So You Think You’ve Got a Leaky Radiator, Let’s Hope It’s Something Else
Water is leaking out from under the engine of your car, and now you’re interested in knowing how to fix a leaky radiator. Let’s calm down and get a grip. Maybe it is not really the radiator that is leaking, but something more simple is at fault. Fingers crossed, right.
We’ll look at some other similar symptoms, as well as your options for fixing that leaky radiator.
Many Things Can Be Mistaken for a Radiator Leak
The air conditioner is supposed to leak water out from under the car like that. In addition to cooling the air it also removes humidity from it. Otherwise it would blow wet, cold air on you, not a pleasant experience when you want to stay cool and dry.
On a hot, humid summer day the amount of moisture the A/C removes from the air is incredible. You’ve seen cars dripping streams and puddles of water on hot days. Unlike a radiator leak that will also have a green or orange anti-freeze color to it, air conditioner condensate will be clear. So relax if that is what you see.
The windshield washer fluid tank can also spring a leak. It holds about a gallon of water, and if you didn’t add the special detergent to it like you are supposed to, it will leave a puddle of clear water, just big enough to make you worry. Check that tank first before you hit the panic button.
Check Your Radiator Cap Before You Jump to Conclusions
Don’t reach for your checkbook just yet. Inexpensive to replace, and an item that should be replaced every few years, is your radiator cap. It has a neoprene seal that will dry out with age.
Or maybe the cap is just loose, because somebody didn’t put it back on tight. Either way, check it before saying that all that green coolant leaking out is from something more expensive.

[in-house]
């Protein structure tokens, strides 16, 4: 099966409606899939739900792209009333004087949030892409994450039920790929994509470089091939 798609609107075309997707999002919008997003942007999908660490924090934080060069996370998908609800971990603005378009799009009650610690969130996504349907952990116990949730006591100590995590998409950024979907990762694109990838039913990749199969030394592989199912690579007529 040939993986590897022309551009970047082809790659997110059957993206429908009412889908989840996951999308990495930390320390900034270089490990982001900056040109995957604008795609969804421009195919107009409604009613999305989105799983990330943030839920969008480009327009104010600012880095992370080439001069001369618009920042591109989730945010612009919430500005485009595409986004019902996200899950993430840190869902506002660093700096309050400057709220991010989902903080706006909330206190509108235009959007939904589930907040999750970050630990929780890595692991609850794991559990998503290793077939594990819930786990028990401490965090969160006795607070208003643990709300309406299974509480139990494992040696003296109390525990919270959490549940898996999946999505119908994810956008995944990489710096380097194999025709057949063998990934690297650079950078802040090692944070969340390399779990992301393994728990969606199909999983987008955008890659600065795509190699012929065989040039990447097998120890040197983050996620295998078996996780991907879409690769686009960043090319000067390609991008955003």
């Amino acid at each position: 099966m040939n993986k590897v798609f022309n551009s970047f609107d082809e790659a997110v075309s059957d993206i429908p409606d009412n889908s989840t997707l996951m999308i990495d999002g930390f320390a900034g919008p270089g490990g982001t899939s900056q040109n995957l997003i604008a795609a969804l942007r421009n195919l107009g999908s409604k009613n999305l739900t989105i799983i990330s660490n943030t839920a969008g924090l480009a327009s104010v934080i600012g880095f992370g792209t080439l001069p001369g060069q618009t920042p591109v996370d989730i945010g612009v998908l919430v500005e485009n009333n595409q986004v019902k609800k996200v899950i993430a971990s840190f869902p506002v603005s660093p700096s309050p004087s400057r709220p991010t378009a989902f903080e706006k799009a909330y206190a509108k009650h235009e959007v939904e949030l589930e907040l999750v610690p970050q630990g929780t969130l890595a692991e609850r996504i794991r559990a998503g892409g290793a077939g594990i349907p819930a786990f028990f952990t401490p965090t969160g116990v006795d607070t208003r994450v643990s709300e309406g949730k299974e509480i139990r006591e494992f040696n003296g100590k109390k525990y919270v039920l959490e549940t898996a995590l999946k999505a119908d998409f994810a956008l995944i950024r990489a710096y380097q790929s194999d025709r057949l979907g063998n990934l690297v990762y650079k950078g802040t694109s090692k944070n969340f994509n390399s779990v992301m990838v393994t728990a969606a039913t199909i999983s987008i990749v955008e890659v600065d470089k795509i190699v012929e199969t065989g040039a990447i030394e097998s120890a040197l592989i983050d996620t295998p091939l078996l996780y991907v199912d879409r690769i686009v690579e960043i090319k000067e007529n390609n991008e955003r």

Inspect the Coolant Overflow Tank First
This is a common source of coolant leaks. The plastic coolant overflow tank bears the boiling heat of hot coolant flowing into it from the radiator. It suffers baking heat from the engine compartment. Just how long will a thin-walled plastic jug last before it springs a leak, considering that it also has the weight of a gallon of hot coolant bouncing around inside of it as you drive?
Give that tank a little respect, and buy a new one if that’s the culprit. It’s a lot cheaper than a new radiator. If that’s all the problem was, be happy and reward yourself with some new tools.
The Neglected Coolant Overflow Tube
Add one more part to the list of inexpensive things that can ruin your day. The thin-wall neoprene hose, the coolant overflow tube, carries boiling hot water from the radiator to that flimsy plastic overflow tank we just talked about. When you park your car overnight the engine cools off, the water inside the cooling system contracts. This draws coolant back out of the overflow tank and into the radiator, through that flimsy, inexpensive hose that is prone to drying out with age.
If it is leaking buy a new one. Buy two new hose clamps for it as well. Splurge and do the job right, and be happy you didn’t need a new radiator.
Other Parts Commonly Mistaken for Radiator Leaks